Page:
Mark Frydenberg: The Flipped Classroom: It's Got to Be Done Right As screen-savvy, digital-native Millenials reach college, a dynamic new teaching method is rising across America: the flipped classroom. The premise of a flipped classroom is simple: Instead of lecturing in class and giving homework at home, flip it: give the lectures at home, and do the homework in class. Lectures have been recorded for years, of course. But in 2007, high school teachers Jonathan Bergmann and Aaron Sams pioneered a new movement when they recorded their PowerPoint presentations for students who missed class to watch on their portable music players. With help from the Internet, word grew of the flipped classroom. Teachers tried it. What's the flap about the flip? Technology plays a big part in a successful flipped learning experience: while the majority of Bentley students have a smart phone or a laptop for at-home lecture listening, that is not the case at all universities, let alone public high schools. Traditional lecture hall = students bored and distracted.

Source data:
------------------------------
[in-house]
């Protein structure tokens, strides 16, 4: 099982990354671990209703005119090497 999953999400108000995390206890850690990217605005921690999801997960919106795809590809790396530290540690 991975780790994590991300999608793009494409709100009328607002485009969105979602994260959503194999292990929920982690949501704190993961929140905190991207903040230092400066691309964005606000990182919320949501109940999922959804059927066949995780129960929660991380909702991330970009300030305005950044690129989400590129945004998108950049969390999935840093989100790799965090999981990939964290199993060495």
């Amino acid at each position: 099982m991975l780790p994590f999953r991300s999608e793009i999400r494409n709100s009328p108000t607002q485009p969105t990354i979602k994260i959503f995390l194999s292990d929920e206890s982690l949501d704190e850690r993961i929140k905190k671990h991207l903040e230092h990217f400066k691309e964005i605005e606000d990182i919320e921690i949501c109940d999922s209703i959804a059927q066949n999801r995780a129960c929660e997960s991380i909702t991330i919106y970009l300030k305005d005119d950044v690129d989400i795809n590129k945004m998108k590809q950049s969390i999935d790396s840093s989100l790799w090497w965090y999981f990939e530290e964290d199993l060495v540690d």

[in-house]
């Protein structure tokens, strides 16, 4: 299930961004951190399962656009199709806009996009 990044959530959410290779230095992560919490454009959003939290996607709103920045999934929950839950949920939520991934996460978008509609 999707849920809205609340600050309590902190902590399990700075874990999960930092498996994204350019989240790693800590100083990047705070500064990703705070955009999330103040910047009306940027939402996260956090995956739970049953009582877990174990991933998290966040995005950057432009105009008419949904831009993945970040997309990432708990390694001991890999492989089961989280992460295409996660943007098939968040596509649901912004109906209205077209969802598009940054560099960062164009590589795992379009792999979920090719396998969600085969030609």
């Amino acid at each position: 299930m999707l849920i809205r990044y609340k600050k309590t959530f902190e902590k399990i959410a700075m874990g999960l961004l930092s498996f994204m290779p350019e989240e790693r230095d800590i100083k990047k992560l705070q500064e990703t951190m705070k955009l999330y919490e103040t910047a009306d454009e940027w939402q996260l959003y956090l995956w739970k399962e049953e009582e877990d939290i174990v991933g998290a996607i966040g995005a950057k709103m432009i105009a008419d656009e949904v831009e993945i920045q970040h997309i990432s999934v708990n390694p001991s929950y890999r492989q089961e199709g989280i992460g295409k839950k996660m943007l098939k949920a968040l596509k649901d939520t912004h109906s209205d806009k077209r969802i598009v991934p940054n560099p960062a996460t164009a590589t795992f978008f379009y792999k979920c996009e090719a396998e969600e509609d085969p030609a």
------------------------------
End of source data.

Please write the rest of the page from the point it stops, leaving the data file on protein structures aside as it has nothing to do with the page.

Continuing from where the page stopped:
The Flipped Classroom: Pro and Con In 2012, I attended the ISTE conference in San Diego, CA. While I was only there for about 36 hours, it was easy for me to pick up on one of the hottest topics for the three-day event. The "flipped classroom" was being discussed in social lounges, in conference sessions, on the exhibit floor, on the hashtag and even at dinner. People wanted to know what it was, what it wasn't, how it's done and why it works. What It Is According to the description on ASCD's page for the newly released book, Flip Your Classroom: Reach Every Student in Every Class Every Day, by flipped-classroom pioneers Aaron Sams and Jonathan Bergmann, "In this model of instruction, students watch recorded lectures for homework and complete their assignments, labs, and tests in class." The authors go on to explain that the model is a mixture of direct instruction and constructivism, that it makes it easier for students who may have missed class to keep up because they can watch the videos at any time. What It Isn't